It’s too bad that Tredinnick couldn’t include his planned profiles of Native author Linda Hogan and anthropologist Richard Nelson, with his intensive experience in one of the last remaining indigenous peoples still living close to their traditional lives in nature, because the Native perspective is too often missing from nature/environmental writing. Still, including Peter Matthiessen, with his books on contemporary Indians of the American West and his experience and practice in Tibetan Buddhism as well as his exemplary books on birds and other naturalist subjects, covers a lot of good ground.

These are writers, insistent on literary encounters in the context of their lives with nature, who produce novels and poetry as well as memoir and nonfiction, which these days is often categorized with the redundancy, “creative.”

“A writer’s job is to pour his heart out,” Hoagland concludes, "and whether his immediate concern is the death of whales and rhinos or the death of civilization, there will be plenty of chances…to do so.” These writers, including Tredinnick, do just that.

TERRA ANTARCTICA: Looking into the Emptiest Continent
by William L. Fox.
Trinity University Press.

It’s the Ghost continent, not only because its peculiarities induce hallucinations and its solitudes inspire humans like Peter Hillary to converse with the dead (as he relates in his recent, peculiar book on an Antarctic trek, “In the Ghost Country”). Besides its forbidding yet beckoning white immensities where explorers have died, and the tantalizing sense of its own brilliant mysteries at the heart of things, this continent gains new notoriety as the place where civilization’s fate is sealed in the ice: if this eternally frozen fastness were to fail, the ice thundering down will rush instant Armageddon to most of the world’s seaside capitals.

Even with Greenland’s ice melting and the Arctic threatening to dissolve, the major fear for global heating’s instant cataclyism is if the Antarctic’s mighty Ross Ice Shelf were to split and partly drop into the ocean, immediately raising the global sea level high enough to drown the coastal cities of the other continents.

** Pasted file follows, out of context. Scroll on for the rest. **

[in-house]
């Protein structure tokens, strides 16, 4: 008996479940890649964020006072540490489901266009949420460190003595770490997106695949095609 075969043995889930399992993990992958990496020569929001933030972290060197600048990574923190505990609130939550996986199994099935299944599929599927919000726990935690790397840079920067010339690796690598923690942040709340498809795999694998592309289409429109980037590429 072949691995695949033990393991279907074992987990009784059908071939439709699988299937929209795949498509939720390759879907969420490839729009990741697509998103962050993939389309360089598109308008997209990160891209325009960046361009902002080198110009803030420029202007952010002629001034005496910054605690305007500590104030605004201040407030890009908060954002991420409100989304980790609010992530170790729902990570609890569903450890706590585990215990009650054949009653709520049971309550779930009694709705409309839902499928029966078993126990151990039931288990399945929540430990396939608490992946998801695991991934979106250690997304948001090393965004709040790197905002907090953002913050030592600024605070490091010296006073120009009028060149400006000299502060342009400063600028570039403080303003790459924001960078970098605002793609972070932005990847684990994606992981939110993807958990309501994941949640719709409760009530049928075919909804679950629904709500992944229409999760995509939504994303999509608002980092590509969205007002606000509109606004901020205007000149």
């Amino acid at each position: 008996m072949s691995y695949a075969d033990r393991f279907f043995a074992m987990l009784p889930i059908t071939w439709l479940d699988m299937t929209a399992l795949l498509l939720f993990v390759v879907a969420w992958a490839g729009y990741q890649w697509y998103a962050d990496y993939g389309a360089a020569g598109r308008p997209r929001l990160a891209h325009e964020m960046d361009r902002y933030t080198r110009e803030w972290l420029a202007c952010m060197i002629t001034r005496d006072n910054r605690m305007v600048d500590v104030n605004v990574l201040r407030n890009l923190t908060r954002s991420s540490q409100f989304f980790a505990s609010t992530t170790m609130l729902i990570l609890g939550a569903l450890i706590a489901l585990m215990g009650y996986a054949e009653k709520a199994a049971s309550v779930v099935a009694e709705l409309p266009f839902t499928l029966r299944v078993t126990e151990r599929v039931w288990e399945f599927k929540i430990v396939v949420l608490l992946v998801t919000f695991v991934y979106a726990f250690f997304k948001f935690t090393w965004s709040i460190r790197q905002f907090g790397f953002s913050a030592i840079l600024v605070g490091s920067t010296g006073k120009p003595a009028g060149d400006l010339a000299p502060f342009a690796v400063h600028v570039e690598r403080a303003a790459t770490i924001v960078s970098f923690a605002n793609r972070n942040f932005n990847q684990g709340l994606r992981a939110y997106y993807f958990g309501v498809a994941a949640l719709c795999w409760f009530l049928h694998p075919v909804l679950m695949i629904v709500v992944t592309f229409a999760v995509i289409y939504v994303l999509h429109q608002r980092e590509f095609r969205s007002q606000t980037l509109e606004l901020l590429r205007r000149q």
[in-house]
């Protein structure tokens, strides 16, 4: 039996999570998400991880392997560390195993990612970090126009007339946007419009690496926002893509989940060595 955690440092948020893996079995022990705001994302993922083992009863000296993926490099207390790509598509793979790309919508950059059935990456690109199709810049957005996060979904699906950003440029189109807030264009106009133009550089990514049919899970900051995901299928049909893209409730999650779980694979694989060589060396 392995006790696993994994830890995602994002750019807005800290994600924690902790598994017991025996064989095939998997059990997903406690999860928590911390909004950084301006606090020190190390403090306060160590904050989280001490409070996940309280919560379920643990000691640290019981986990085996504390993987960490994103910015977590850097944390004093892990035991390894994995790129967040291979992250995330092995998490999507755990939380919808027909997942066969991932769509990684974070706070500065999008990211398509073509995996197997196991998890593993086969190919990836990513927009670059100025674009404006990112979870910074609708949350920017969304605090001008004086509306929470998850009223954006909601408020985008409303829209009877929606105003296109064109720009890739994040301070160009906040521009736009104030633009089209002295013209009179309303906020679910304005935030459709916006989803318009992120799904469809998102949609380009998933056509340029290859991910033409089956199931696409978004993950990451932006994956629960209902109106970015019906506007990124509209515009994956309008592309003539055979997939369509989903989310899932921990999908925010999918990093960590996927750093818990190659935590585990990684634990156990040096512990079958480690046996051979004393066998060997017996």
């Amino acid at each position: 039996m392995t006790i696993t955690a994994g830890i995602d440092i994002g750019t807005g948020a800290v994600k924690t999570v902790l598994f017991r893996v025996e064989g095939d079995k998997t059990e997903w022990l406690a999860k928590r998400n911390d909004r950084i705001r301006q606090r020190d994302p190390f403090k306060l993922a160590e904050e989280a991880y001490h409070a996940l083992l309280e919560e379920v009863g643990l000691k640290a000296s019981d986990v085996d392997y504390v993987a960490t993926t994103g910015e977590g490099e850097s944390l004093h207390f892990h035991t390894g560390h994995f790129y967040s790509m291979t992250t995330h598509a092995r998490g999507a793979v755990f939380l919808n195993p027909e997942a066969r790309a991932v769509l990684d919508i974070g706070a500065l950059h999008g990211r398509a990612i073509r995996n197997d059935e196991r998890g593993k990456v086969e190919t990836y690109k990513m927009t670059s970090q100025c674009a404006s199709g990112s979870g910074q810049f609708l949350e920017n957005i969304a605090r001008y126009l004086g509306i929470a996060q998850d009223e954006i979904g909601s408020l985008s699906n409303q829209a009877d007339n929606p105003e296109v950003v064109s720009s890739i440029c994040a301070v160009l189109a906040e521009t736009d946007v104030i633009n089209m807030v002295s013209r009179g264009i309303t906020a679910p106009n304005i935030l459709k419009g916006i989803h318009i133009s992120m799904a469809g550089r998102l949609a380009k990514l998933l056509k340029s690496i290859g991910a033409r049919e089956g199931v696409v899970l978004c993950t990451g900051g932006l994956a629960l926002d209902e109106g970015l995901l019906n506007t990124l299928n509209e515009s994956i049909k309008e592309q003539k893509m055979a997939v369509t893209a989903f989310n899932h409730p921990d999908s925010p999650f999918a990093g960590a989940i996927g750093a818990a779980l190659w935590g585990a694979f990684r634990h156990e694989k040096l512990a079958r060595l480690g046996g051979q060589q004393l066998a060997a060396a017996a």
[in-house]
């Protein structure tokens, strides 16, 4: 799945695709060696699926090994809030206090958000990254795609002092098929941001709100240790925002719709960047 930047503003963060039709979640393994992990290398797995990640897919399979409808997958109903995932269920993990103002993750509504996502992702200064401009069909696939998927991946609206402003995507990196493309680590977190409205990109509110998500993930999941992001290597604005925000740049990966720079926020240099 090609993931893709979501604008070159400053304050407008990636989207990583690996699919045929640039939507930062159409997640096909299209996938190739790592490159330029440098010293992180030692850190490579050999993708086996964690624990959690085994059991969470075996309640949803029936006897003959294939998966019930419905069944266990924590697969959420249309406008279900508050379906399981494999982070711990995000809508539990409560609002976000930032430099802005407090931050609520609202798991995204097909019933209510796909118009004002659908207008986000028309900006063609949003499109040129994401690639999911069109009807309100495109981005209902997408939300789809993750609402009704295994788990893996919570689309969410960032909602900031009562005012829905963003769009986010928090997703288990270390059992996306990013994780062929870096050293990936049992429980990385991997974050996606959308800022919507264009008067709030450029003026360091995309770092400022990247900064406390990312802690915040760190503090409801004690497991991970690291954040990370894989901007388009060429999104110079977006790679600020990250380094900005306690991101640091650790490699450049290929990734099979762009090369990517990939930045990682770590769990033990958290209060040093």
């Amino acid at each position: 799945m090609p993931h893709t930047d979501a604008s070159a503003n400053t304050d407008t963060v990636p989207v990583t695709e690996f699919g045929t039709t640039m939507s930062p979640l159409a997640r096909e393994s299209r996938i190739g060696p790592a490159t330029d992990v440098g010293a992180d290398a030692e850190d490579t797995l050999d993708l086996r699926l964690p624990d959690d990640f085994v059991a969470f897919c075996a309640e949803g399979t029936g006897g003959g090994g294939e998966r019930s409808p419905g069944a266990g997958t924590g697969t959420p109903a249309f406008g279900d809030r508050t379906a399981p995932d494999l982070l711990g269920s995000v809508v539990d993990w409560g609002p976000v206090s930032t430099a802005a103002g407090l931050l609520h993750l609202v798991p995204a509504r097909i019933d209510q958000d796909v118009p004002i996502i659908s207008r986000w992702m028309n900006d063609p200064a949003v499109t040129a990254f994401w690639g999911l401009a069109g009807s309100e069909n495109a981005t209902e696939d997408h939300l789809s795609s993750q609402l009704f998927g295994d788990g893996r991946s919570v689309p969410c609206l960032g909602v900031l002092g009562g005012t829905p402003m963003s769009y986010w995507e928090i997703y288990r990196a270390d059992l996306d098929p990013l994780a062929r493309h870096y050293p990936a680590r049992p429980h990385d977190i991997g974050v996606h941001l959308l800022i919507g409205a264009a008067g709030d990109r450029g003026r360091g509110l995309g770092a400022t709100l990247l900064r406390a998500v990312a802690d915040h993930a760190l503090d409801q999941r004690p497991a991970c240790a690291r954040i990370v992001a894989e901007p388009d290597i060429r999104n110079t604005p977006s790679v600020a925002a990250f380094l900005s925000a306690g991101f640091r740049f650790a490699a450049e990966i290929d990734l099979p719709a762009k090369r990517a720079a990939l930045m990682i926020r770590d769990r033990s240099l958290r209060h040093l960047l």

But even before this possibility started to sink in, Antarctica existed for most people as stories and images, changing over time. So vast and strange was this continent that mid-19th century explorers didn’t even try to capture it in primitive photographs, Fox writes---only the scope and perspective of drawings could hope to convey a sense of the place. Even with today’s technology and the resulting mountains of information, Antarctica resists being captured. It still slips away like a phantom. Yet we know better than ever that it is not a dead place, even without penguins marching.

William L. Fox brings formidable credentials to this huge place. He’s won institutional approbation as a writer and scholar, but he also walks the walk, as a climber and Himalyayan guide, and a scout in the Arctic for NASA.

It all pays off in this book, which is at once an account of three months spent in several areas of the Antarctica, the lives and work there of other researchers, and a survey of the history of human exploration and other encounters with the Antarctic, physical, scientific and artistic. For once the adspeak cliché is appropriate: if you read only one book about Antarctica, you won’t go wrong choosing this one.


EVOLUTION IN FOUR DIMENSIONS: Genetic, Epigenetic, Behavioral
and Symbolic Variation in the History of Life
By Eva Jablonka and Marion J. Lamb
With illustrations by Anna Zeligowski
MIT Press.

BEFORE DARWIN: Reconciling God and Nature
By Keith Thomson
Yale University Press.

Darwin's theory of evolution remains the most socially important and scientifically generative theory in the 21st century so far, as it was in the 20th and 19th. These two excellent books that advance knowledge of Darwinian evolution and Darwin himself. Full reviews HERE.

by Carl N. McDaniel
Trinity University Press.